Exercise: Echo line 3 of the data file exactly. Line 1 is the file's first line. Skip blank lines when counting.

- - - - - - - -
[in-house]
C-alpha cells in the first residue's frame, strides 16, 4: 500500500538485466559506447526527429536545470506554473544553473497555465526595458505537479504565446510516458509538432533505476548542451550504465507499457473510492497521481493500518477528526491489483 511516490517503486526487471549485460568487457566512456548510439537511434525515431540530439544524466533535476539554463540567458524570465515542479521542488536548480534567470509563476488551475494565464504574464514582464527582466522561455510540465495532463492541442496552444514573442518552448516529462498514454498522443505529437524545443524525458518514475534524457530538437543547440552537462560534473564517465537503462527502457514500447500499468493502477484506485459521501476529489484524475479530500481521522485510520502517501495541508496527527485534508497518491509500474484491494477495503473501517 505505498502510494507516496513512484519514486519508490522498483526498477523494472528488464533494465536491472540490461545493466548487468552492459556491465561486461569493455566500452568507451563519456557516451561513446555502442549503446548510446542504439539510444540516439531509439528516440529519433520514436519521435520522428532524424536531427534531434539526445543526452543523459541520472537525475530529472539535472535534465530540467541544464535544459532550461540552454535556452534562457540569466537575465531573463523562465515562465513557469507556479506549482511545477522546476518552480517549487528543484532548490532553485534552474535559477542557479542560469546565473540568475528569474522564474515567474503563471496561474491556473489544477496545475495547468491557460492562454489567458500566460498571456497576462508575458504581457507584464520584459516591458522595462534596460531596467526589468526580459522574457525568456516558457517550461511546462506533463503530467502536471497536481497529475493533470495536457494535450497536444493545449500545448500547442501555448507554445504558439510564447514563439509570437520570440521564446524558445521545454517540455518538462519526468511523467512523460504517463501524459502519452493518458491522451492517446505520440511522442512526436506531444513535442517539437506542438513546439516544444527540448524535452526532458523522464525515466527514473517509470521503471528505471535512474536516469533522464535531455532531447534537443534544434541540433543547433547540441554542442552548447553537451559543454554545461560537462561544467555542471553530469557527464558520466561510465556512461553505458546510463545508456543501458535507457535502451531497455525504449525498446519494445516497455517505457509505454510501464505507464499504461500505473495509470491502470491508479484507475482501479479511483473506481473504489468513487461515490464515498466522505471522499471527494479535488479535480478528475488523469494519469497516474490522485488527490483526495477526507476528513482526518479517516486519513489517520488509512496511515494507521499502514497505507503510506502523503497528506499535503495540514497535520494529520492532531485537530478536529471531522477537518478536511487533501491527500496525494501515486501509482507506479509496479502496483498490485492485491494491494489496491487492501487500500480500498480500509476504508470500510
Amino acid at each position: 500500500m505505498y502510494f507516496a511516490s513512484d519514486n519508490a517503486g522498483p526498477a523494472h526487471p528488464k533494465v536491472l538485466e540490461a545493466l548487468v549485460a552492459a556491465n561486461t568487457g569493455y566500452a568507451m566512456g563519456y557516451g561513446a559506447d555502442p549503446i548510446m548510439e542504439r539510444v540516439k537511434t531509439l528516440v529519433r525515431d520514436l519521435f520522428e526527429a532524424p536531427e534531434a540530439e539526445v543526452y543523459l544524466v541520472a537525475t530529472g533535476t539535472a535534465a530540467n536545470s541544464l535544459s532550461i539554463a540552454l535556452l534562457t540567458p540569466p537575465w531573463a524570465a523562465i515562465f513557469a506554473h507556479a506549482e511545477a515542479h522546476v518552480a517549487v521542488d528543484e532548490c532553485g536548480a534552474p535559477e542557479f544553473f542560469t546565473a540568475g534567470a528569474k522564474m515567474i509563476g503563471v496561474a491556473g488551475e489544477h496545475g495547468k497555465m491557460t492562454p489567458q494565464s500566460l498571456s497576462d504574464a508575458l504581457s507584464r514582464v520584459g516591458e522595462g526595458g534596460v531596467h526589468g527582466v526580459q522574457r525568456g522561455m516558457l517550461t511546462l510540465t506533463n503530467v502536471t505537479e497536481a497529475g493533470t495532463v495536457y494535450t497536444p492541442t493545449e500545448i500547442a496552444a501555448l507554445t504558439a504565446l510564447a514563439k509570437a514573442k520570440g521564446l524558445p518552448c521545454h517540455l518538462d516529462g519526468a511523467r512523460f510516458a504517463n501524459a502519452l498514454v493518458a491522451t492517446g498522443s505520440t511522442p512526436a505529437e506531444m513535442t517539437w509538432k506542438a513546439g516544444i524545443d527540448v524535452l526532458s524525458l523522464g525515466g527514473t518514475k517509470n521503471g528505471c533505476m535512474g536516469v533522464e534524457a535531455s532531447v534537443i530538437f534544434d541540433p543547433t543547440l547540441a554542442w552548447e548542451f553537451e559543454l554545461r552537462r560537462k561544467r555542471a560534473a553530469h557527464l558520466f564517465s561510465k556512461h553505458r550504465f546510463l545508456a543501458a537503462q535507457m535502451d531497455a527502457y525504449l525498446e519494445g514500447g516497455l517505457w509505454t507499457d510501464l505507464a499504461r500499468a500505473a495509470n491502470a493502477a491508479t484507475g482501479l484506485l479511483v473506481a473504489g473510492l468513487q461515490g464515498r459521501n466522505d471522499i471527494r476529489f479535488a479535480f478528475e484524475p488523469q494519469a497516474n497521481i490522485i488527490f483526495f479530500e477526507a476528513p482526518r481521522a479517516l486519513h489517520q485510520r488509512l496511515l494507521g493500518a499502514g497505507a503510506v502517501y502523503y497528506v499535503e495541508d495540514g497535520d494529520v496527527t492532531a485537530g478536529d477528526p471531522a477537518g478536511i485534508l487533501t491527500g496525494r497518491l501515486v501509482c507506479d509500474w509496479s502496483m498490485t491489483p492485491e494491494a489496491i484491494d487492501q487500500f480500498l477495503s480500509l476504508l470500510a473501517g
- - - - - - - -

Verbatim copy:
Amino acid at each position: 500500500m505505498y502510494f507516496a511516490s513512484d519514486n519508490a517503486g522498483p526498477a523494472h526487471p528488464k533494465v536491472l538485466e540490461a545493466l548487468v549485460a552492459a556491465n561486461t568487457g569493455y566500452a568507451m566512456g563519456y557516451g561513446a559506447d555502442p549503446i548510446m548510439e542504439r539510444v540516439k537511434t531509439l528516440v529519433r525515431d520514436l519521435f520522428e526527429a532524424p536531427e534531434a540530439e539526445v543526452y543523459l544524466v541520472a537525475t530529472g533535476t539535472a535534465a530540467n536545470s541544464l535544459s532550461i539554463a540552454l535556452l534562457t540567458p540569466p537575465w531573463a524570465a523562465i515562465f513557469a506554473h507556479a506549482e511545477a515542479h522546476v518552480a517549487v521542488d528543484e532548490c532553485g536548480a534552474p535559477e542557479f544553473f542560469t546565473a540568475g534567470a528569474k522564474m515567474i509563476g503563471v496561474a491556473g488551475e489544477h496545475g495547468k497555465m491557460t492562454p489567458q494565464s500566460l498571456s497576462d504574464a508575458l504581457s507584464r514582464v520584459g516591458e522595462g526595458g534596460v531596467h526589468g527582466v526580459q522574457r525568456g522561455m516558457l517550461t511546462l510540465t506533463n503530467v502536471t505537479e497536481a497529475g493533470t495532463v495536457y494535450t497536444p492541442t493545449e500545448i500547442a496552444a501555448l507554445t504558439a504565446l510564447a514563439k509570437a514573442k520570440g521564446l524558445p518552448c521545454h517540455l518538462d516529462g519526468a511523467r512523460f510516458a504517463n501524459a502519452l498514454v493518458a491522451t492517446g498522443s505520440t511522442p512526436a505529437e506531444m513535442t517539437w509538432k506542438a513546439g516544444i524545443d527540448v524535452l526532458s524525458l523522464g525515466g527514473t518514475k517509470n521503471g528505471c533505476m535512474g536516469v533522464e534524457a535531455s532531447v534537443i530538437f534544434d541540433p543547433t543547440l547540441a554542442w552548447e548542451f553537451e559543454l554545461r552537462r560537462k561544467r555542471a560534473a553530469h557527464l558520466f564517465s561510465k556512461h553505458r550504465f546510463l545508456a543501458a537503462q535507457m535502451d531497455a527502457y525504449l525498446e519494445g514500447g516497455l517505457w509505454t507499457d510501464l505507464a499504461r500499468a500505473a495509470n491502470a493502477a491508479t484507475g482501479l484506485l479511483v473506481a473504489g473510492l468513487q461515490g464515498r459521501n466522505d471522499i471527494r476529489f479535488a479535480f478528475e484524475p488523469q494519469a497516474n497521481i490522485i488527490f483526495f479530500e477526507a476528513p482526518r481521522a479517516l486519513h489517520q485510520r488509512l496511515l494507521g493500518a499502514g497505507a503510506v502517501y502523503y497528506v499535503e495541508d495540514g497535520d494529520v496527527t492532531a485537530g478536529d477528526p471531522a477537518g478536511i485534508l487533501t491527500g496525494r497518491l501515486v501509482c507506479d509500474w509496479s502496483m498490485t491489483p492485491e494491494a489496491i484491494d487492501q487500500f480500498l477495503s480500509l476504508l470500510a473501517g